In This Netflix Era, How Soon Is Too Soon For Media To Spoil Plots?

Today on Bloomberg TV, anchor Betty Liu gave away the ending to the series Breaking Bad. Given that the episode aired less than a month ago on September 29, is that an example of bad news-breaking? Or if you’ve just spent the past three days trying to catch up to season 3 on Netflix, do you really have a right to complain? Like, who is gonna hear you in the basement, anyway, other than the rats, who would totally spoil every plot point possible if they could talk, because they will do anything to get you to move out of the basement.

3 Examples Of Whether It’s Too Soon To Give A Spoiler For Various Media

1. Books: Did the plot point occur before you were born? For example, Murder on the Orient Express was published on January 1, 1934. So before giving away the ending ask to see the driver’s license of the person with whom you are talking, to see if they are 79 years or older. You need I.D. because with today’s cosmetic technologies including Botox, it’s hard to tell a 79 year-old from a 50 year-old. If the person is over 79, the book may still be sitting on their night stand reading list. In which case, they appear to be procrastinators, so just because they have valid I.D., don’t ask them to pick you up some beer – you’ll be waiting for that beer well past aged 21.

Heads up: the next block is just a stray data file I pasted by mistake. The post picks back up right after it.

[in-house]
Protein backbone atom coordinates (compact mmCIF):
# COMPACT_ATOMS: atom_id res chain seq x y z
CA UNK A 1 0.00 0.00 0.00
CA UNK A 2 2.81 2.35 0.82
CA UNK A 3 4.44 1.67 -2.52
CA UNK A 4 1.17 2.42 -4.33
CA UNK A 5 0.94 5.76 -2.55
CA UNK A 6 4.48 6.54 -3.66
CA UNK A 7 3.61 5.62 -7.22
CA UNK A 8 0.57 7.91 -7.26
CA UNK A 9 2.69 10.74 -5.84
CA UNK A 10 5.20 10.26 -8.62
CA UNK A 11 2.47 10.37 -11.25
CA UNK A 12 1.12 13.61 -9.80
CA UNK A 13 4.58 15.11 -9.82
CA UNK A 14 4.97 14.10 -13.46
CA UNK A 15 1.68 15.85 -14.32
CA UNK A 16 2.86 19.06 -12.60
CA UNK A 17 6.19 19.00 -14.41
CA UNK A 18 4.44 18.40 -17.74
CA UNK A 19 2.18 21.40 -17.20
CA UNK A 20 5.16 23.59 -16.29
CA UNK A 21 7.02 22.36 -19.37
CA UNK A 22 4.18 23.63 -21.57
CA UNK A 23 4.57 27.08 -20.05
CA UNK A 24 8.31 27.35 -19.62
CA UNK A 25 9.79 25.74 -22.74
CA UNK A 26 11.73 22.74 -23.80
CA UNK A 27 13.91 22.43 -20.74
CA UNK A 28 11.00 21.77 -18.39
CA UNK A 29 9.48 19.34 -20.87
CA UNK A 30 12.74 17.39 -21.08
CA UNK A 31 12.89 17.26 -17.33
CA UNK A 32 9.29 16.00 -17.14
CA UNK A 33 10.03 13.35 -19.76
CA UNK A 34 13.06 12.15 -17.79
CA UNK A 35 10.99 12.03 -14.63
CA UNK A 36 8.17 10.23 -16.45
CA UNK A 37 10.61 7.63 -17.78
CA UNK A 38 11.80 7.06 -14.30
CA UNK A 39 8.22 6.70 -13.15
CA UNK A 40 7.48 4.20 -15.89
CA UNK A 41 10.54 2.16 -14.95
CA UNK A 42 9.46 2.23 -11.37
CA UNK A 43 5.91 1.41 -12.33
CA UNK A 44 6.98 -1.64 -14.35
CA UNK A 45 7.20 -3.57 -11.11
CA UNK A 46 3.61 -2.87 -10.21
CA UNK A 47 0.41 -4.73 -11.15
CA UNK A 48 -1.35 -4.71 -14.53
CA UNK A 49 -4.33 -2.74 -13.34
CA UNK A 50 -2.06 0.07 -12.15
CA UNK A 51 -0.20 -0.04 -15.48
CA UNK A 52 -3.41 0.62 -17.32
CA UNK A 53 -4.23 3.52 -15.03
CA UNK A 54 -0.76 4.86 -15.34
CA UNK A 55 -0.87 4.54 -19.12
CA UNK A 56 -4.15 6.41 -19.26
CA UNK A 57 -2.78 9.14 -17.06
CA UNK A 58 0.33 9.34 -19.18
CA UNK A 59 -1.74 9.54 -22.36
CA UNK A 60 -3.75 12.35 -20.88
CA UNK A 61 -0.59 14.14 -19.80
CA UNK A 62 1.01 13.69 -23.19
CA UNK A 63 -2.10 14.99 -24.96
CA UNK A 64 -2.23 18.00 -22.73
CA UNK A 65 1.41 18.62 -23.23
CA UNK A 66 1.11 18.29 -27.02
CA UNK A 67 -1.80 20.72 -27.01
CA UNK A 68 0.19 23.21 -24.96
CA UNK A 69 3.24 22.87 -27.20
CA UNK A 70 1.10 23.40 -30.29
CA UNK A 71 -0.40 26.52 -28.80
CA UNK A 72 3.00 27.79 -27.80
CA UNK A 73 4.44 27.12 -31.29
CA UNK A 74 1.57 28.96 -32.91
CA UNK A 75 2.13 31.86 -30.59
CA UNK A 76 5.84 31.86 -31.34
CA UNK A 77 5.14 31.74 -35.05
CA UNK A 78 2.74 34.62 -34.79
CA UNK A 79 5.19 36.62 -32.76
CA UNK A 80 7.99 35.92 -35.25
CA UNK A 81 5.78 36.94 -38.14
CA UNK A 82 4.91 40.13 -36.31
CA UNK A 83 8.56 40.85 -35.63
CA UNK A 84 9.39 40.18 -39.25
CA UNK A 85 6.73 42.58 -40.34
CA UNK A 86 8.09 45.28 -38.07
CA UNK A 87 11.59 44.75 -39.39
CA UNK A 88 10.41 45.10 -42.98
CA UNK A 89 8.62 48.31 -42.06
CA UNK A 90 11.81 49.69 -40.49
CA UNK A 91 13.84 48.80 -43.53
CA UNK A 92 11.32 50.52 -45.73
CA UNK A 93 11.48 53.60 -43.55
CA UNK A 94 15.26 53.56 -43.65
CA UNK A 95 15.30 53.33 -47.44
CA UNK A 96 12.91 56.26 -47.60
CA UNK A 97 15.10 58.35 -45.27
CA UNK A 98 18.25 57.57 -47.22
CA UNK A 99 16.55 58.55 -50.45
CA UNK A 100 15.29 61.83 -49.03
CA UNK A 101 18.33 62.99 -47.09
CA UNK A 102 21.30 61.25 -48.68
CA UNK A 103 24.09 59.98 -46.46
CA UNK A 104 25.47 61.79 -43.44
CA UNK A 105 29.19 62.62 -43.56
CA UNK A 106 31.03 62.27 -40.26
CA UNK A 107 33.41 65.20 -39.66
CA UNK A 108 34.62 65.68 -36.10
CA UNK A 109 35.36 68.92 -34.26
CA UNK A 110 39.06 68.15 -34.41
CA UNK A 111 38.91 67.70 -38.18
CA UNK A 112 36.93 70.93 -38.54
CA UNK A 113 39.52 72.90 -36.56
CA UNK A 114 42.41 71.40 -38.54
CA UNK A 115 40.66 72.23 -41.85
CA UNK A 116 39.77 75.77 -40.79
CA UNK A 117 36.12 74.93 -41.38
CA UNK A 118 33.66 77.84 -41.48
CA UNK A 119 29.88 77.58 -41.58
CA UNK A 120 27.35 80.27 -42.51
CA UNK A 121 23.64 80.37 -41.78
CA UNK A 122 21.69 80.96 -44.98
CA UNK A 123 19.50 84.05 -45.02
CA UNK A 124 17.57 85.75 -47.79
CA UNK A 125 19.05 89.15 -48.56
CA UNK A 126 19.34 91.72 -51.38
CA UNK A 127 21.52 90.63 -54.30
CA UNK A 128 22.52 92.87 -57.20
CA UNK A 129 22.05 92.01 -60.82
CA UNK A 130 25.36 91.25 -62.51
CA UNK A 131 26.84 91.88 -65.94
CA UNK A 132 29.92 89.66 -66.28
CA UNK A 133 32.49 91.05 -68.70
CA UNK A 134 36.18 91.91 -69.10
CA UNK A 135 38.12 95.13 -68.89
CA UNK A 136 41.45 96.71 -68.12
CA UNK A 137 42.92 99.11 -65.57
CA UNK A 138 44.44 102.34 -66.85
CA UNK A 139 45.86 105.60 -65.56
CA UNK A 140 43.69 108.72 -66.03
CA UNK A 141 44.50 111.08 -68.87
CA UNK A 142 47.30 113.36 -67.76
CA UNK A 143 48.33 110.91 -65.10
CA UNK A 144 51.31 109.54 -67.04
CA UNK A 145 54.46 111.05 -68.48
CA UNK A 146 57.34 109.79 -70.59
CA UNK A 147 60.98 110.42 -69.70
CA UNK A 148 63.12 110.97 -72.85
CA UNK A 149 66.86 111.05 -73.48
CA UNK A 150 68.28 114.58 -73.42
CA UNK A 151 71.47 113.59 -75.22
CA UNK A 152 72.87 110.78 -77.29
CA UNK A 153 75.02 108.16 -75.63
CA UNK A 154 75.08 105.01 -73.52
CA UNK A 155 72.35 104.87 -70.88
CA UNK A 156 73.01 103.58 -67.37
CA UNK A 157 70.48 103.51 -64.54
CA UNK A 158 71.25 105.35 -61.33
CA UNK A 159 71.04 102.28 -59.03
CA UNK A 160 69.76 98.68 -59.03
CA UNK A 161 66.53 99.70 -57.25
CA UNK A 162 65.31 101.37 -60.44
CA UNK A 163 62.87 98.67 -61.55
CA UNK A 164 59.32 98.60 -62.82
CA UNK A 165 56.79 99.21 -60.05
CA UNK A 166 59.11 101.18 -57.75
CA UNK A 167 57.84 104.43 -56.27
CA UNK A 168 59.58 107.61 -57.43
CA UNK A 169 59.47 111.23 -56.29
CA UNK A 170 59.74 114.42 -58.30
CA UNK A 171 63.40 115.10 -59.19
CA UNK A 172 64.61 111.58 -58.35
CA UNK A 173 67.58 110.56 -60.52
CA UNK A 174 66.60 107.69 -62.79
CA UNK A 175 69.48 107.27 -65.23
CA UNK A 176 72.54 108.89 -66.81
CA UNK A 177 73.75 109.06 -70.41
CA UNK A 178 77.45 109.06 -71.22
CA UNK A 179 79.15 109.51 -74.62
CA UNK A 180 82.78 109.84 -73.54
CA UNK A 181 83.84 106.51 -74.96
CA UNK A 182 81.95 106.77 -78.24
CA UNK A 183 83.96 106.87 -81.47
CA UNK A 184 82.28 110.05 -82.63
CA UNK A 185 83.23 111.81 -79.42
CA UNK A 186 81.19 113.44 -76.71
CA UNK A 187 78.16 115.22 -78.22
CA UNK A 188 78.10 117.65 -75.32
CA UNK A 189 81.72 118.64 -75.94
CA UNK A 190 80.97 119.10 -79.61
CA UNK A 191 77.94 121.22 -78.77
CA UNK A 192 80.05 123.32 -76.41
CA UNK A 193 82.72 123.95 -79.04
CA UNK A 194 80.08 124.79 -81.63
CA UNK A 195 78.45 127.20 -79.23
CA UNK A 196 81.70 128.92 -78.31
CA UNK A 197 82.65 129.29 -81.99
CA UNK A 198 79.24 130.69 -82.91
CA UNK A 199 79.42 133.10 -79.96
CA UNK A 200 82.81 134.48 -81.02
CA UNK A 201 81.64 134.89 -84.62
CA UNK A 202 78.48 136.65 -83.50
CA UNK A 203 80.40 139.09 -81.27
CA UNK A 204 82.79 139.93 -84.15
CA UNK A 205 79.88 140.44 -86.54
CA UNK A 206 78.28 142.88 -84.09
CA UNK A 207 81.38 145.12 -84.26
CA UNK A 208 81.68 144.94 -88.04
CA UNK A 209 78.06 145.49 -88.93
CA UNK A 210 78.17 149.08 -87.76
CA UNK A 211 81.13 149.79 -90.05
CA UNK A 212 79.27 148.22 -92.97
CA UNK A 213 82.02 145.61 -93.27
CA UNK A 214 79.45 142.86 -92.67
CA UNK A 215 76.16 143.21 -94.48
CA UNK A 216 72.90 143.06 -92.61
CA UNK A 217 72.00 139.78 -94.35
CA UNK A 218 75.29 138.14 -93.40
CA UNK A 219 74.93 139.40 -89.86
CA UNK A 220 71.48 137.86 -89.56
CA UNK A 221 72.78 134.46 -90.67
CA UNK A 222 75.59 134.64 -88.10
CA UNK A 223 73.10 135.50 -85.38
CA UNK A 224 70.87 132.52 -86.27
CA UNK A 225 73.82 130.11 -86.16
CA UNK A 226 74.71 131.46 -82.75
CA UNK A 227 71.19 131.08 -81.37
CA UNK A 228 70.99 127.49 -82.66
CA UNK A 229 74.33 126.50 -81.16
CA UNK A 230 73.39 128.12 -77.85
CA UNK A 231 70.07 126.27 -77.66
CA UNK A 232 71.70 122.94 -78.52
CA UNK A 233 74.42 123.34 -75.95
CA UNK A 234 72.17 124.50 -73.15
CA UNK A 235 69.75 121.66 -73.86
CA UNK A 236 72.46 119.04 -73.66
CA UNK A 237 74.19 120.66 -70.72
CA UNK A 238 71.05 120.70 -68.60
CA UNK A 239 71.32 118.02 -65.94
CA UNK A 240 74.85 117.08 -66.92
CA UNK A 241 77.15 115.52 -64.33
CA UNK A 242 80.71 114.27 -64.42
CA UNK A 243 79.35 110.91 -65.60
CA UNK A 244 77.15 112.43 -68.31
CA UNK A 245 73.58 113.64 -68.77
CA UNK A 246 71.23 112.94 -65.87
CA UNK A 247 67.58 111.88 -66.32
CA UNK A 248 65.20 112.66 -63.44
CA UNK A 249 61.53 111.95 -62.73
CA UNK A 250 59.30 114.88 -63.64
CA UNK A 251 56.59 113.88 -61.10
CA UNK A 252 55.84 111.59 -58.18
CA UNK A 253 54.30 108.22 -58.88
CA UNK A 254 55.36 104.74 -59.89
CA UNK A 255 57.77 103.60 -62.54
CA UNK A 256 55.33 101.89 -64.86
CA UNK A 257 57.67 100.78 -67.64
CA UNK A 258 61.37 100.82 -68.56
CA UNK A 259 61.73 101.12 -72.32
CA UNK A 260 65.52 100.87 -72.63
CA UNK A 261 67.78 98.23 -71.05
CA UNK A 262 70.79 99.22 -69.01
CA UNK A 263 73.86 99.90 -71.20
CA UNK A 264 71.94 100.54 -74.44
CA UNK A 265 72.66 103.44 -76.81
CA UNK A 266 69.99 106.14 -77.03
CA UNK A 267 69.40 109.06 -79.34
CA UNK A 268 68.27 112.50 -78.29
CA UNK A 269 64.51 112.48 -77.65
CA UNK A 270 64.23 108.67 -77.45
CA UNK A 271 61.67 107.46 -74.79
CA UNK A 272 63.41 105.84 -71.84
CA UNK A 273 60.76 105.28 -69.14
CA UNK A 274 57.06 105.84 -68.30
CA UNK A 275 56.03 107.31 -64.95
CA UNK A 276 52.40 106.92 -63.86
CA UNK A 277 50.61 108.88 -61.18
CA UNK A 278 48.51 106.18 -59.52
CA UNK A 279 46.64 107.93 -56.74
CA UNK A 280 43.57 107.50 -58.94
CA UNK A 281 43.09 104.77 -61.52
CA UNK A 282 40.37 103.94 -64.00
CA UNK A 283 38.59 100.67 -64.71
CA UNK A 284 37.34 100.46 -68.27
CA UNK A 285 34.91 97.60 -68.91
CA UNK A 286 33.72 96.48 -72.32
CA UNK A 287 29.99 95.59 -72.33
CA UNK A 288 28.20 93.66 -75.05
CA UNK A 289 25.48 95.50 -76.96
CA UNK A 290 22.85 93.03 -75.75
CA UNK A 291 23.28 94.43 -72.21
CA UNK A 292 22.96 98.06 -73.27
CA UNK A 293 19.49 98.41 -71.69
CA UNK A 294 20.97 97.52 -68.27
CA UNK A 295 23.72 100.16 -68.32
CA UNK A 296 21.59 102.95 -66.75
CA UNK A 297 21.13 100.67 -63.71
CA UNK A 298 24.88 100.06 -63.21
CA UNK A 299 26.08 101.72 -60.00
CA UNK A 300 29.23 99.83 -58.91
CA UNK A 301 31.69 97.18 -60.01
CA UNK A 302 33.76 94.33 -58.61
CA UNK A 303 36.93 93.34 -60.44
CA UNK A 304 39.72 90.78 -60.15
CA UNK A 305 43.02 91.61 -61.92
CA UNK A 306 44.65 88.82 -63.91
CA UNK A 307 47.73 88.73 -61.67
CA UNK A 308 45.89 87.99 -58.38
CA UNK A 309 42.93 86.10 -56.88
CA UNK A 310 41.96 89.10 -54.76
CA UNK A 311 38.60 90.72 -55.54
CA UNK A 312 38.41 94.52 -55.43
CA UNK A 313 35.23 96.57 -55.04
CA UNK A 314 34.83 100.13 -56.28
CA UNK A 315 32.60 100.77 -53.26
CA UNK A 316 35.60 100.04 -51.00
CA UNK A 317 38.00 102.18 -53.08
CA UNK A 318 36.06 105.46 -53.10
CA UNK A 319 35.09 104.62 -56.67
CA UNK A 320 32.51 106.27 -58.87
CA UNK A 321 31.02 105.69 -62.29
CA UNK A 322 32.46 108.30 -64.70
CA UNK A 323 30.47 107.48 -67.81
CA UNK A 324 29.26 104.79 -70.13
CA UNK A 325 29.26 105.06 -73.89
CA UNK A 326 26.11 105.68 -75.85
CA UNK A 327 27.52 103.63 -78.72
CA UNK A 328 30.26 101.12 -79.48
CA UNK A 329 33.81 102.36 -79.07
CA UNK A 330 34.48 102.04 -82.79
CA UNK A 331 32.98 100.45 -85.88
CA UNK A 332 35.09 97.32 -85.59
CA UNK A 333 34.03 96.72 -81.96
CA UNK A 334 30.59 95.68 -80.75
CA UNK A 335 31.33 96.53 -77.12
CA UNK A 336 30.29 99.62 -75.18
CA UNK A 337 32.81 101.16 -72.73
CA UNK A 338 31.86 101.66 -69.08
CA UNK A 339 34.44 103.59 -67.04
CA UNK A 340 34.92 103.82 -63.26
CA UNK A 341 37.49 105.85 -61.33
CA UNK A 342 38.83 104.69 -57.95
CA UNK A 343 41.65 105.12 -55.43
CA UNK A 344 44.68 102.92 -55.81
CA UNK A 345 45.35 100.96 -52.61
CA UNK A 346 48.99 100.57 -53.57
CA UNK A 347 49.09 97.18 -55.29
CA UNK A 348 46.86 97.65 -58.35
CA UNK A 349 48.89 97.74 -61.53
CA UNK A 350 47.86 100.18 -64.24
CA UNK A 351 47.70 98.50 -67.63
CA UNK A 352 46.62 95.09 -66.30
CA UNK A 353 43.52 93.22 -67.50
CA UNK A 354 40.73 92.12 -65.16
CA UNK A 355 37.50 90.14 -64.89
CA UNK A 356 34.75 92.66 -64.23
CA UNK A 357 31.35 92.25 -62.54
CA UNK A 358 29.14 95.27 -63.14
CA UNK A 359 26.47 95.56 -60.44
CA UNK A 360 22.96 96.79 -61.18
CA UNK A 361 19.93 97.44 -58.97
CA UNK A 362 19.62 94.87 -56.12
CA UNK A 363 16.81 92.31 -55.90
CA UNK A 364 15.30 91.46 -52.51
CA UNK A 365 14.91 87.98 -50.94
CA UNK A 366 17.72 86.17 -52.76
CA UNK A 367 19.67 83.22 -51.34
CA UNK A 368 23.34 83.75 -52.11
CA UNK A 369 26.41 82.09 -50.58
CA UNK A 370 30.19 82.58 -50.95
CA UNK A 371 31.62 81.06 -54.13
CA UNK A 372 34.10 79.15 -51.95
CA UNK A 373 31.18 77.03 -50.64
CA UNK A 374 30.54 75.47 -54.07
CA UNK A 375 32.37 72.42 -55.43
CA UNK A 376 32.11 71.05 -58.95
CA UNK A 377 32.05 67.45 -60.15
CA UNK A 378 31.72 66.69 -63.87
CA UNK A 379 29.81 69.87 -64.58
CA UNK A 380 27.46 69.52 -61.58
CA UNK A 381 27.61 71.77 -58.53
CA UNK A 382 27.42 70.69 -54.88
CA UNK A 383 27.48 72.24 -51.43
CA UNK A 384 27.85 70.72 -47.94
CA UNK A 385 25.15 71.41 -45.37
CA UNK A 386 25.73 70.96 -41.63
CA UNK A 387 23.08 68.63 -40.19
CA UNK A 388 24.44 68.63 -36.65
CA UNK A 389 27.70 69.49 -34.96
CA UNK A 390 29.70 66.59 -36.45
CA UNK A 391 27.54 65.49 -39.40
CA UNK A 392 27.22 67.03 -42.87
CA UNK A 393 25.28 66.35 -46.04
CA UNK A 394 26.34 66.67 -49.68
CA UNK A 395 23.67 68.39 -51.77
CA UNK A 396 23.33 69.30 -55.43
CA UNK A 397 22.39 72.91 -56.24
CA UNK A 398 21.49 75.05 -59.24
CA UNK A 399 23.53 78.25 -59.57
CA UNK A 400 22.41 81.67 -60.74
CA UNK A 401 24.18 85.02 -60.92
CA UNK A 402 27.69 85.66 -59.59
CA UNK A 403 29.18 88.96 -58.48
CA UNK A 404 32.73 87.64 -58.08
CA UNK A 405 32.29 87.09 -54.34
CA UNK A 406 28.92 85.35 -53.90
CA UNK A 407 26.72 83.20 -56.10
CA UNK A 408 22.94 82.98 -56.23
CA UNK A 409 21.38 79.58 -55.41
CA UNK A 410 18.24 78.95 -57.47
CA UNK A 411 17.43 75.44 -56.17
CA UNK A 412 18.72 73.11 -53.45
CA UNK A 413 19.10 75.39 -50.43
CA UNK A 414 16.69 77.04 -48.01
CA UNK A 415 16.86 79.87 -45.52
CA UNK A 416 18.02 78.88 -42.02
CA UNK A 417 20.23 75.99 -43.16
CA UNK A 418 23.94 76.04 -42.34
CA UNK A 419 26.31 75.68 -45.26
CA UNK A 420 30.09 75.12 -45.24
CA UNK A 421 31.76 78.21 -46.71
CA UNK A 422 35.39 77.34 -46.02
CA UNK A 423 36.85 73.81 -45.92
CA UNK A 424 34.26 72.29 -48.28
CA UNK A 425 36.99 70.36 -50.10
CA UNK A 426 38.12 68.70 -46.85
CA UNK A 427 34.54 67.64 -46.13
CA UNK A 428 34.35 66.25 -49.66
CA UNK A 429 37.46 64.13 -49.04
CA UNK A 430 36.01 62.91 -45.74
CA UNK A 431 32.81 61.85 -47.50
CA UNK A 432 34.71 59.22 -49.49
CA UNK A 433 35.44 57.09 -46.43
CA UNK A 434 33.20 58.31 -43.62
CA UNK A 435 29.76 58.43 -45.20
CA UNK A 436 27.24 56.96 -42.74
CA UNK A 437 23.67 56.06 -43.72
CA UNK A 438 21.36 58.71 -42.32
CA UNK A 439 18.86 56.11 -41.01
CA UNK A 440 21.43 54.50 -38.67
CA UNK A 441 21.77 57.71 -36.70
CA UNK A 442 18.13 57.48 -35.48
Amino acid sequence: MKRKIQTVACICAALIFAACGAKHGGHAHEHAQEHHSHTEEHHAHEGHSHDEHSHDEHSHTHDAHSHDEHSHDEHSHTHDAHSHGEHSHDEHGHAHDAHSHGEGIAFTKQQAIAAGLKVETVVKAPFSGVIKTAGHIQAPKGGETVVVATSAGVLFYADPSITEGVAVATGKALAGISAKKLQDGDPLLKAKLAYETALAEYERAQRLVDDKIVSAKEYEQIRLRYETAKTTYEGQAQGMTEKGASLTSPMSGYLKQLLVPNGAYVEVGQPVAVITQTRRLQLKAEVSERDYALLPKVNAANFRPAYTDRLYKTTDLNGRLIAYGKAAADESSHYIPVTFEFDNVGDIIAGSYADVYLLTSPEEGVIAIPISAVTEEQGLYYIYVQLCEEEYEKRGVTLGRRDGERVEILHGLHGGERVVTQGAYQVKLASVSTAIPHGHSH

Verdict: Possibly Too Soon.

2. Movies: if you give away the ending to any movie, someone on an IMDB message board will lose it. Never give away the ending to movies. People need to find out the answer to “Dude, Where’s My Car?” for themselves.

Verdict: Just because the Verdict was released in 1982, and Paul Newman is dead, that is no excuse to give away the verdict the next time you are standing in the grocery store next to the Newman’s Own salad dressing.

3. Television: Is it on Netflix? Hey, if you want to pay $8 a month to get into the TV series Diff’rent Strokes, which everyone else saw for free decades ago, you can’t get mad when someone gives away the plot, or even answers the question: “Dude, where’s the first ‘e’ in the shows title? Is that the most inefficient apostrophe ever, replacing just one letter?”

Verdict: What do you expect for $8 a month? Bad guys will give a lot more information than a spoiler for a lot less cash than that. Just ask Rick on Magnum, P.I. if you’re watching that on Netflix. Just don’t be upset whether he tells you whether Higgins is really Robin Masters.

Not The Worst News: Your source for all the non-spoiler Magnum, P.I. information you need.

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Categories: Humor, television

Tags: , , , , , , , ,

2 replies

  1. Free speech! Spoiler alerts were invented for a reason šŸ™‚

    Like

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